Week of November 25 - 29, 2019

Maureen Kelliher, CFA

Maureen Kelliher, CFA

December 4, 2019

Weekly Economic Review

Weekly Macro Updates

Initial Jobless Claims (Nov 23) 221k est., 213k actual, 228k prior
Continuing Claims (Nov 16) 1691k est., 1640k actual, 1697k prior
S&P CoreLogic CS 20-City YoY (Sep) 2.01% est., 2.10% actual, 2.02% prior
S&P CoreLogic CS US HPI YoY (Sep) 3.25% est., 3.22% actual, 3.11% prior: R-
New Home Sales MoM (Oct) 0.6% est., -0.7% actual, 4.5% prior: R+
Conference Board Consumer Confidence (Nov) 127.0 est., 125.5 actual, 126.1 prior: R+
Conference Board Expectations (Nov) 97.9 actual, 94.5 prior
GDP Annualized QoQ (3Q S) 1.9% est., 2.1% actual, 1.9% prior
ISM Manufacturing (Nov) 49.2 est., 48.1 actual, 48.3 prior
PCE Core Deflator YoY (Oct) 1.7% est., 1.6% actual, 1.7% prior
Personal Income (Oct) 0.3% est., 0.0% actual, 0.3% prior
Real Personal Spending 0.0% est., 0.1% actual, 0.2% prior
Capital Goods Orders Nondefense Ex-Air (Oct P) -0.2% est., 1.2% actual, -0.5% prior: R+
Durable Goods Orders Ex-Transportation (Oct P) 0.1% est., 0.6% actual, -0.4% prior

 Strong or Improving
 Inconclusive or lacking trend
 Weak or declining
R+ Revised up
R- Revised down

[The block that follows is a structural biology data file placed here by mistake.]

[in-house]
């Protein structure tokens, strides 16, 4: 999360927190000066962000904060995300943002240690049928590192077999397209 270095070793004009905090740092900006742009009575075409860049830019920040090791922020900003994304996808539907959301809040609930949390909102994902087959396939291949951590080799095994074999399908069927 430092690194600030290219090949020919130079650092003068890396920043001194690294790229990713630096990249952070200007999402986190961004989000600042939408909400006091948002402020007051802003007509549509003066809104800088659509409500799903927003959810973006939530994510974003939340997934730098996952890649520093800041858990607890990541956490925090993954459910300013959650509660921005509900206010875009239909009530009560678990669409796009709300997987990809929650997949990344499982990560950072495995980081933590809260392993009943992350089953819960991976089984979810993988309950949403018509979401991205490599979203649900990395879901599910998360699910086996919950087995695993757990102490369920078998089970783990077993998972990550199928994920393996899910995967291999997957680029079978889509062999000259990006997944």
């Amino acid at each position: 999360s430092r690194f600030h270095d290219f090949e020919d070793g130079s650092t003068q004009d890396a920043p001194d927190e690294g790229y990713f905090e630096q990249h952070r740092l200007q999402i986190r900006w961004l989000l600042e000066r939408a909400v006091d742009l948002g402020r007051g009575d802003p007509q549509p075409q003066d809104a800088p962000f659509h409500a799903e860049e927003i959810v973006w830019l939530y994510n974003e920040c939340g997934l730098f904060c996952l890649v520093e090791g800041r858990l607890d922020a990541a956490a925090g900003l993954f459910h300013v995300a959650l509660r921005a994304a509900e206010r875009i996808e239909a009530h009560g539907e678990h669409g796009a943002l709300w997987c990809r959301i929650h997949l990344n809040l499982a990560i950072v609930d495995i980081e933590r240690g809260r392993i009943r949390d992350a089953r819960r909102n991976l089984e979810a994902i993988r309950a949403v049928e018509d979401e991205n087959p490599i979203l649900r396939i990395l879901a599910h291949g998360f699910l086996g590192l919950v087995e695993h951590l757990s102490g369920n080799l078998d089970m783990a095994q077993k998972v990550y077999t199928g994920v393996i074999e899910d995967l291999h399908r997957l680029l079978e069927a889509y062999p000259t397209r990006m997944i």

Directional change based on general
long-term tends.

Capital Market Implications

The factory slump in the US persisted through November, as the ISM new orders index fell to its lowest level since April 2012. There were some glimmers of hope in the survey however as incoming orders and production ticked up last month. Preliminary reports for capital goods and durable goods orders (excluding transportation) in October were also better than expected, suggesting the downturn in the industrial space may be ebbing. Of course, unless there is a resolution to the US-China trade squabble, manufacturing could turn south again. The consumer on the other hand remains solid. Consumer confidence in November was close to its recent high and retail spending during the Thanksgiving weekend was strong, up approximately 4.2% over the same period last year. 

Although markets turned down last Friday, overall the holiday-shortened week was kind to investors as stocks reached new highs. Therefore, for the week, the S&P 500 Index jumped 1.0% and the Dow Jones Industrial Average rose 0.7%. The majority of S&P stock sectors contributed to week’s advance with only the energy sector suffering a loss, off -1.5%. International markets however were less consistent, as developed foreign markets climbed 0.5% while emerging markets slumped -0.8%. Holiday weeks generally experience light bond volumes and last week was no exception. Nonetheless, bond prices held their own and ended the week on a positive note. For the week, the Barclay’s US Aggregate Index gained 0.1%, US corporate bonds rose 0.4% and 10-year municipals bonds increased 0.2%. The week’s top honors went to high yield bonds as they rebounded more than 0.4%.